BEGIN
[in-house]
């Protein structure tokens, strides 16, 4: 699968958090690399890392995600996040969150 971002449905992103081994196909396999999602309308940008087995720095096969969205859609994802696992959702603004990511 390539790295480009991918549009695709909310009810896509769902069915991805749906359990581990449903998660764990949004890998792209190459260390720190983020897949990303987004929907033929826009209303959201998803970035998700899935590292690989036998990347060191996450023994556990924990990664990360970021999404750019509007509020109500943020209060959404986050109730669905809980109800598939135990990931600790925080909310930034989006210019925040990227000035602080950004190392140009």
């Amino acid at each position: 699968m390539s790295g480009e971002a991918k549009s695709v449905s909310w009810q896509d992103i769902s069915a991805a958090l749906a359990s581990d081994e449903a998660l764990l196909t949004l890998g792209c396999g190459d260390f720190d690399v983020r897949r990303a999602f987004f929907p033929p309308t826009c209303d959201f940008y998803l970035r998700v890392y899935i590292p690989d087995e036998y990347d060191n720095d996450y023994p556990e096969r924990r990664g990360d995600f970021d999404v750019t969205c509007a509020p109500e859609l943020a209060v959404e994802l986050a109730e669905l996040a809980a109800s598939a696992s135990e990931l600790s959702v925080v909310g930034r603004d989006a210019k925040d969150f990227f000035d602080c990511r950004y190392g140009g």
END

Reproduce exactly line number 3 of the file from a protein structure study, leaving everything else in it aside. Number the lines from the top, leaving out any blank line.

């Amino acid at each position: 699968m390539s790295g480009e971002a991918k549009s695709v449905s909310w009810q896509d992103i769902s069915a991805a958090l749906a359990s581990d081994e449903a998660l764990l196909t949004l890998g792209c396999g190459d260390f720190d690399v983020r897949r990303a999602f987004f929907p033929p309308t826009c209303d959201f940008y998803l970035r998700v890392y899935i590292p690989d087995e036998y990347d060191n720095d996450y023994p556990e096969r924990r990664g990360d995600f970021d999404v750019t969205c509007a509020p109500e859609l943020a209060v959404e994802l986050a109730e669905l996040a809980a109800s598939a696992s135990e990931l600790s959702v925080v909310g930034r603004d989006a210019k925040d969150f990227f000035d602080c990511r950004y190392g140009g």